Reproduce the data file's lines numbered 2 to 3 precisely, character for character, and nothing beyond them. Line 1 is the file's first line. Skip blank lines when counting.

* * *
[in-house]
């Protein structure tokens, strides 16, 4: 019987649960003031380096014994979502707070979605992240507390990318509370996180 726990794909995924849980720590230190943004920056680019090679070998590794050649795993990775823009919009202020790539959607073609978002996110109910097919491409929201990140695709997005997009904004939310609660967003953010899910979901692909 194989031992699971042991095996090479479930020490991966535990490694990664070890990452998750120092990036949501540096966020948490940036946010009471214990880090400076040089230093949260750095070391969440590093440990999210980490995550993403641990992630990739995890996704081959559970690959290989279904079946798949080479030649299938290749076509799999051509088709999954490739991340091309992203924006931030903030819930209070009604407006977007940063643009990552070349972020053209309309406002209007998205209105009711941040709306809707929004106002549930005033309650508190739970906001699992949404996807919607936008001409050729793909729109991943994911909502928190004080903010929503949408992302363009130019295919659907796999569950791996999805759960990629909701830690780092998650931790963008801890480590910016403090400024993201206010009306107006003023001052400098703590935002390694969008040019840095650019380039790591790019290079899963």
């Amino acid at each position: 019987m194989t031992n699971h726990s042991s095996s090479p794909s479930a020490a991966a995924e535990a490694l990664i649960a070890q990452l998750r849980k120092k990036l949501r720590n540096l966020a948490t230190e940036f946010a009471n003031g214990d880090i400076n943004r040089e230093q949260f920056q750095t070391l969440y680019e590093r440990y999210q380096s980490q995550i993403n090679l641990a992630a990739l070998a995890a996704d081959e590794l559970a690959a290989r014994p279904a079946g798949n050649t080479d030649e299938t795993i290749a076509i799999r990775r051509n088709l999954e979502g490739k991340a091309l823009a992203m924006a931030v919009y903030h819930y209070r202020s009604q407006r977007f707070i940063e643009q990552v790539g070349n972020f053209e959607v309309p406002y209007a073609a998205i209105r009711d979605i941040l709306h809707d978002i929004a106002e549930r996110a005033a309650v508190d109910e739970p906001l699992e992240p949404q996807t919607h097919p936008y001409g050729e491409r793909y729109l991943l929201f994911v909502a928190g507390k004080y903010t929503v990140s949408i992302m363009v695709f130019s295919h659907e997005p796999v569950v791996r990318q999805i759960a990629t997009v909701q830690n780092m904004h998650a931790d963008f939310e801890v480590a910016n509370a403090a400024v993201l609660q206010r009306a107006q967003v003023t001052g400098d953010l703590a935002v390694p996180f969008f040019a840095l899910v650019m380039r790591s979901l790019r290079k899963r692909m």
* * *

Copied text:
């Protein structure tokens, strides 16, 4: 019987649960003031380096014994979502707070979605992240507390990318509370996180 726990794909995924849980720590230190943004920056680019090679070998590794050649795993990775823009919009202020790539959607073609978002996110109910097919491409929201990140695709997005997009904004939310609660967003953010899910979901692909 194989031992699971042991095996090479479930020490991966535990490694990664070890990452998750120092990036949501540096966020948490940036946010009471214990880090400076040089230093949260750095070391969440590093440990999210980490995550993403641990992630990739995890996704081959559970690959290989279904079946798949080479030649299938290749076509799999051509088709999954490739991340091309992203924006931030903030819930209070009604407006977007940063643009990552070349972020053209309309406002209007998205209105009711941040709306809707929004106002549930005033309650508190739970906001699992949404996807919607936008001409050729793909729109991943994911909502928190004080903010929503949408992302363009130019295919659907796999569950791996999805759960990629909701830690780092998650931790963008801890480590910016403090400024993201206010009306107006003023001052400098703590935002390694969008040019840095650019380039790591790019290079899963």
């Amino acid at each position: 019987m194989t031992n699971h726990s042991s095996s090479p794909s479930a020490a991966a995924e535990a490694l990664i649960a070890q990452l998750r849980k120092k990036l949501r720590n540096l966020a948490t230190e940036f946010a009471n003031g214990d880090i400076n943004r040089e230093q949260f920056q750095t070391l969440y680019e590093r440990y999210q380096s980490q995550i993403n090679l641990a992630a990739l070998a995890a996704d081959e590794l559970a690959a290989r014994p279904a079946g798949n050649t080479d030649e299938t795993i290749a076509i799999r990775r051509n088709l999954e979502g490739k991340a091309l823009a992203m924006a931030v919009y903030h819930y209070r202020s009604q407006r977007f707070i940063e643009q990552v790539g070349n972020f053209e959607v309309p406002y209007a073609a998205i209105r009711d979605i941040l709306h809707d978002i929004a106002e549930r996110a005033a309650v508190d109910e739970p906001l699992e992240p949404q996807t919607h097919p936008y001409g050729e491409r793909y729109l991943l929201f994911v909502a928190g507390k004080y903010t929503v990140s949408i992302m363009v695709f130019s295919h659907e997005p796999v569950v791996r990318q999805i759960a990629t997009v909701q830690n780092m904004h998650a931790d963008f939310e801890v480590a910016n509370a403090a400024v993201l609660q206010r009306a107006q967003v003023t001052g400098d953010l703590a935002v390694p996180f969008f040019a840095l899910v650019m380039r790591s979901l790019r290079k899963r692909m």